Audiologists I Have Known And Loved
Long-term relationships are valued in our society.
“Wow, that couple have been together for a million years and they still seem to like other!”
“Annie’s son, bless his heart, has been taking care of her since Joe passed and she became incontinent 20 years ago.”
Unfortunately, you won’t hear anyone say, “Gael Hannan has been with the same audiologist for 25 years”, mainly because I haven’t lived in one place for 25 years straight. With every move to a new city or country, I adopt a new audiologist. Most of my defections have been for geographical reasons, although I will drive a fair distance to see someone I’ve come to trust and understand. (A minimum of scientific jargon, good articulation and eyeball-to-eyeball discussion).
I love audiologists. Their role in my life is on par with my family and best friends. They hug. They laugh. They dry my tears. They help me with clothing issues.
Not every hearing care professional and I have been a match made in heaven.
#1: I told a new provider that I wanted a new BTE in a dark colour. The fellow exclaimed, “What? You don’t want that, you’re not Black!” He actually used a different term, so I found a new HCP who got me a lovely dark BTE that matched my dark hair.
#2: During a hearing assessment in the torture booth, the audiologist paused the dingy-dinging and said, “Gael, I don’t think you’re trying.” It’s the only time I threw a temper tantrum, albeit a mild one, with an HCP. Not try, are you kidding? I try very hard! I’ve memorized the words. I press the buzzer at irregular intervals, or at the merest possibility of a sound playing somewhere in my grey matter. The 2% speech recognition score on my last pre-cochlear implant hearing assessment, came solely from two very good guesses!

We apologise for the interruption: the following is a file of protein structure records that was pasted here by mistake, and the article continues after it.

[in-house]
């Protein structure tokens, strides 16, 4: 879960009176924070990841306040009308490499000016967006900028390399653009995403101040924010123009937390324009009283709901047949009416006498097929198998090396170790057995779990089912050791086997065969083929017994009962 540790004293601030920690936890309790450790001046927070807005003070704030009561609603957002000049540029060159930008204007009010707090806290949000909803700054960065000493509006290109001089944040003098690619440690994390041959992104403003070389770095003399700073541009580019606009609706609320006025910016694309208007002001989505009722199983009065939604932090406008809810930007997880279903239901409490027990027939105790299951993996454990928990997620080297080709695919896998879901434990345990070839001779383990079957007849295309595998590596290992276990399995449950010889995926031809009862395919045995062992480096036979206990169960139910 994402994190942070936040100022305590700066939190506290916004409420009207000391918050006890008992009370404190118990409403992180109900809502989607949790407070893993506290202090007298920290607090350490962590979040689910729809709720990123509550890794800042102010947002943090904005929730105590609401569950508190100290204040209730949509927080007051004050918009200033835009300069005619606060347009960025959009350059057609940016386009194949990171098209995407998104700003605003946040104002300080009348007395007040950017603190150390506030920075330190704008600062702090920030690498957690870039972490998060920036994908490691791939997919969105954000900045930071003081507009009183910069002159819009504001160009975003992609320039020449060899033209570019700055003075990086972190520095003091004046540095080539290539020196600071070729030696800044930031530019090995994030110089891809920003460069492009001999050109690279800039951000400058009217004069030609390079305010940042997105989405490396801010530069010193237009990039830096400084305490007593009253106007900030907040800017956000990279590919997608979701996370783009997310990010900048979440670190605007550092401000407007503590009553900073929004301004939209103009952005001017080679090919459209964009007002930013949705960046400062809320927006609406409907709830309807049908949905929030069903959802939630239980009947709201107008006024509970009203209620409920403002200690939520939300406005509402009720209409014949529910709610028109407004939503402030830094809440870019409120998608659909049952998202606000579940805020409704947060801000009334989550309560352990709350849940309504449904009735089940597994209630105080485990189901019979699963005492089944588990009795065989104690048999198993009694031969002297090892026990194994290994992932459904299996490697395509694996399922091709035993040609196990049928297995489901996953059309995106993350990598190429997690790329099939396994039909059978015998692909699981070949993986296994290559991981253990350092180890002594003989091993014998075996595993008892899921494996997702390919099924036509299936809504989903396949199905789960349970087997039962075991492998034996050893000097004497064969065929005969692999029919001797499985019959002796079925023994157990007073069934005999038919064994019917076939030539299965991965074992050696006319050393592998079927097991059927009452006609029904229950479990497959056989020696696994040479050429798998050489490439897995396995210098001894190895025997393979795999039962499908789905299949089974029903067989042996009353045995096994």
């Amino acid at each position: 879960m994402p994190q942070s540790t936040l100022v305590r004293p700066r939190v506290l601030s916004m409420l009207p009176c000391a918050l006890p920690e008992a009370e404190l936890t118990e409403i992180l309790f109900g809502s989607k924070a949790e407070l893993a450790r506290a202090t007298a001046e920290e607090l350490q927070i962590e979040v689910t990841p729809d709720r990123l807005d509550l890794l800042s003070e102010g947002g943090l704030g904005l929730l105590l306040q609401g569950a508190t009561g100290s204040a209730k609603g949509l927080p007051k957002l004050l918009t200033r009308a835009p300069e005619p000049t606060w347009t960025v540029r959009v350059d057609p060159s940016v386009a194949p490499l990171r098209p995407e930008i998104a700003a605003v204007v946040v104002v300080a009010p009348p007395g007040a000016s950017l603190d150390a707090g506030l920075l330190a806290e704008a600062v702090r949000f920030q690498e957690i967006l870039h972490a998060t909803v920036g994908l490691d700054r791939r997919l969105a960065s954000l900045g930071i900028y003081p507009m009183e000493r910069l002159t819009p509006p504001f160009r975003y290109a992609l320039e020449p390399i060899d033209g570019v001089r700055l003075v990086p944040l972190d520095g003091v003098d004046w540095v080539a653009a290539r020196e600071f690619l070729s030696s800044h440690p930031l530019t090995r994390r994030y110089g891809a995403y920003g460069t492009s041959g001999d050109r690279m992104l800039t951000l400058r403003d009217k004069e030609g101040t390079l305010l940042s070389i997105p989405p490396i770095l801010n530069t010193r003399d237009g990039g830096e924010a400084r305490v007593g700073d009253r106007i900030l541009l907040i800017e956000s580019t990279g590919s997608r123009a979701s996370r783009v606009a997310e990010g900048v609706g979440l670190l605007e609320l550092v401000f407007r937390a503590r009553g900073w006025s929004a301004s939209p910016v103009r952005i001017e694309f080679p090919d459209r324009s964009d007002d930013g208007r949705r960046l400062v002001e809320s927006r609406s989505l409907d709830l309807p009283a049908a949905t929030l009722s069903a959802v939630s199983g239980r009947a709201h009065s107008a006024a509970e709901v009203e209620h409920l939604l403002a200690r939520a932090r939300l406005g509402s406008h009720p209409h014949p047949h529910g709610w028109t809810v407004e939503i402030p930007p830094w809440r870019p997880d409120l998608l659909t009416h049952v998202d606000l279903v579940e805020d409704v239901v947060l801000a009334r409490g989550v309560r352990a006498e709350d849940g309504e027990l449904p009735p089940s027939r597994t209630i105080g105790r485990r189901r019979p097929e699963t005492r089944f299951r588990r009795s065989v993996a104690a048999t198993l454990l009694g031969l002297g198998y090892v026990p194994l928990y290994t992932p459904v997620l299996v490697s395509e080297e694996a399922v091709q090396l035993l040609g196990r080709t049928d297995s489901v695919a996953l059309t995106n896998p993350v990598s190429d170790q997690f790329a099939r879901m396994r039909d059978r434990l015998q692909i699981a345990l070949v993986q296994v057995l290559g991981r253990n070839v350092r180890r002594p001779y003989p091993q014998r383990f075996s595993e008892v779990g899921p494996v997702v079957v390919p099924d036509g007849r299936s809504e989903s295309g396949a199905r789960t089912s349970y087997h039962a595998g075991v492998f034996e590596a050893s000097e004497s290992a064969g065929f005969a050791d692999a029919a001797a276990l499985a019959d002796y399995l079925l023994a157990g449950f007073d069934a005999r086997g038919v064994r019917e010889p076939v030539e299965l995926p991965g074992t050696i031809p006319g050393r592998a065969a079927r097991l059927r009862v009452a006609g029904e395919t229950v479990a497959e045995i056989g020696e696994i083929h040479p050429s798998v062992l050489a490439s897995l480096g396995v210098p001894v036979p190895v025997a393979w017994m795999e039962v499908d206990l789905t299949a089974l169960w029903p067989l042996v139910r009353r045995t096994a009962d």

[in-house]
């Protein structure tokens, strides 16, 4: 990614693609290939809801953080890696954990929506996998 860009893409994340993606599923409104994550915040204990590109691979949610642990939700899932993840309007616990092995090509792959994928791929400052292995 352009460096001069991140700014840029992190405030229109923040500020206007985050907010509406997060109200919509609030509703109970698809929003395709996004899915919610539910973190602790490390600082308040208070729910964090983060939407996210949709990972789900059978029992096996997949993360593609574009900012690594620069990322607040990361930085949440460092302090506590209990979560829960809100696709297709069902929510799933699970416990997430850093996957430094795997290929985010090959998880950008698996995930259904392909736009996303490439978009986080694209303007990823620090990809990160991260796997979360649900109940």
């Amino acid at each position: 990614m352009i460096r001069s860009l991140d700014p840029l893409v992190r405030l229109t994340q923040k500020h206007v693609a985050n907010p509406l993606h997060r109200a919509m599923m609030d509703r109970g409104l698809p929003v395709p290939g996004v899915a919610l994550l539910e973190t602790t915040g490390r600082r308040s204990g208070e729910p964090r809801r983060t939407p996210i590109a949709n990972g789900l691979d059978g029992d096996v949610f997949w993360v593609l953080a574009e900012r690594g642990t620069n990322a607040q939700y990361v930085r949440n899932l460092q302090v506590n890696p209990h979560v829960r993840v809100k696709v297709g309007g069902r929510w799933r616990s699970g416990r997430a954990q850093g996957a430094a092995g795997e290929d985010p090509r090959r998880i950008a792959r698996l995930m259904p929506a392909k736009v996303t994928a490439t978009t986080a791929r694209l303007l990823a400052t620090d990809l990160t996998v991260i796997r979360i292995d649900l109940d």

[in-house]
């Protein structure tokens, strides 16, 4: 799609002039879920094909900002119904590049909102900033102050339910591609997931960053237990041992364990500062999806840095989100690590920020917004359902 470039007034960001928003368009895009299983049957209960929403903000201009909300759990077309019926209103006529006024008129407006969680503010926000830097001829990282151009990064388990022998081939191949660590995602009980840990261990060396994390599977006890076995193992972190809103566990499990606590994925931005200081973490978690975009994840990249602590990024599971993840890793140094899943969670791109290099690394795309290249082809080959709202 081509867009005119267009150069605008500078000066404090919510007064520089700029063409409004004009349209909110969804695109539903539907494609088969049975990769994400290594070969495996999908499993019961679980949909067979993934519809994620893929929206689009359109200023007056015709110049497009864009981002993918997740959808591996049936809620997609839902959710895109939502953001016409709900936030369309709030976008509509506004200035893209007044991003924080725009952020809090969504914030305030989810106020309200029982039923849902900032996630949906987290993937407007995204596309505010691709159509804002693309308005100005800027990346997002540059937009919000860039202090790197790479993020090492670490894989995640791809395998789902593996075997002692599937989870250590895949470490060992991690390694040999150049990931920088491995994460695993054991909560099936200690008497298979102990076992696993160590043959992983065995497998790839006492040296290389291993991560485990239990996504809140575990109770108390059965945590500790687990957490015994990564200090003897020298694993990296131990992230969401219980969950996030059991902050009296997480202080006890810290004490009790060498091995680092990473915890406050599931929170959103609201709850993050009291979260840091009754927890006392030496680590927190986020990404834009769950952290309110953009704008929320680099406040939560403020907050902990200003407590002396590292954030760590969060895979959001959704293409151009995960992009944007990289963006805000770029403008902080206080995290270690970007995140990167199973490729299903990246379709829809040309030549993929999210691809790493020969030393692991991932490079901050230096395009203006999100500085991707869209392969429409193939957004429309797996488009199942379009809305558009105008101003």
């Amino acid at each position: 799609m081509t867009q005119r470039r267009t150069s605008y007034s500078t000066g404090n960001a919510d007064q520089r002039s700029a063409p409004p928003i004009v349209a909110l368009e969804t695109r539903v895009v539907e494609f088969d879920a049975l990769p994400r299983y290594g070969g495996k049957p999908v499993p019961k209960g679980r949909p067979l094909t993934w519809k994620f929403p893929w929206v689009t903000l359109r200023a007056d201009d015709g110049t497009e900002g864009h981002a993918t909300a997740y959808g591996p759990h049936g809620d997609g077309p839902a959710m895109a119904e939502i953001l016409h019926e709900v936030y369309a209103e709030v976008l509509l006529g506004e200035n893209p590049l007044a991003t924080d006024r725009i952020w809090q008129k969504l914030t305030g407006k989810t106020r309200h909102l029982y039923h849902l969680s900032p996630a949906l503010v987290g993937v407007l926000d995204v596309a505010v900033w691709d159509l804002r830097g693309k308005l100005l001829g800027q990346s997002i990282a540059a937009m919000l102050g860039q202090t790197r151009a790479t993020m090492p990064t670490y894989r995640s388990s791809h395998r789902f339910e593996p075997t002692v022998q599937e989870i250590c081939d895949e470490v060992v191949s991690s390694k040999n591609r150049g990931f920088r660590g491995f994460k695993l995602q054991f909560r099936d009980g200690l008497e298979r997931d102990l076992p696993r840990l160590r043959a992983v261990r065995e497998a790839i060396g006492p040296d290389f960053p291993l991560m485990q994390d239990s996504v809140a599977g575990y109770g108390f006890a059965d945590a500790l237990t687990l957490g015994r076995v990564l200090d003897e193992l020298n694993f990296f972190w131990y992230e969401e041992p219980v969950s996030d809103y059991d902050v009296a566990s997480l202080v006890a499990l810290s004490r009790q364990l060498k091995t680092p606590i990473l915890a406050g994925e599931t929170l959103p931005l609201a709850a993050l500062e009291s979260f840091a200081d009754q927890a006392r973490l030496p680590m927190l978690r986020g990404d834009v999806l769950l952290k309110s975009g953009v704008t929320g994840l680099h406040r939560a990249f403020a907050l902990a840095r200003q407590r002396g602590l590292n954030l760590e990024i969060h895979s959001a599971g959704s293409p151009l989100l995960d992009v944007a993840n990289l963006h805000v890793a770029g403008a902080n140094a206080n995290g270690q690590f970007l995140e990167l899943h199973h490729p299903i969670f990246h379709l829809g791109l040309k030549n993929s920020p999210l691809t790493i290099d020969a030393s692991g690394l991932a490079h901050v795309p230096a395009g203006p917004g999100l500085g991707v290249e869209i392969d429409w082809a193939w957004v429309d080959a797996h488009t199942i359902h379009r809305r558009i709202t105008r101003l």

Sometimes, the provider is the one who dumps me! Sonia (her real name) decided to go into labour the very day I was to see her. She knew I was in deep stress over the sudden onset of severe tinnitus, but oh no, she gives in to the first twinges and went to the hospital instead of the clinic for our appointment! Mother and child continue to do well, I understand.
My most recent audiologist M, (her real initial), takes client-centered care very seriously. During an appointment, I saw a tiny hole in my black leggings. “No problem,” exclaimed M.She reached into her desk drawer and before I knew what she was doing, she’d filled in the spot with a black magic marker. Is that service, or what? But what a shock when I took off my tights that night and found a black growth on my leg.
Some of my favourite audiologists go beyond filling my ear with green guck. They calm me, counsel me and respond well to the training I give them on the client’s lived experience. Many have become friends and collaborators on hearing advocacy projects; Jo Deluzio and I created the best book never written on the importance of the client-professional relationship years before client-centered care became a buzzword.
These hearing care professionals are just a few of the audiologists I have known and loved. My affection extends to the entire profession.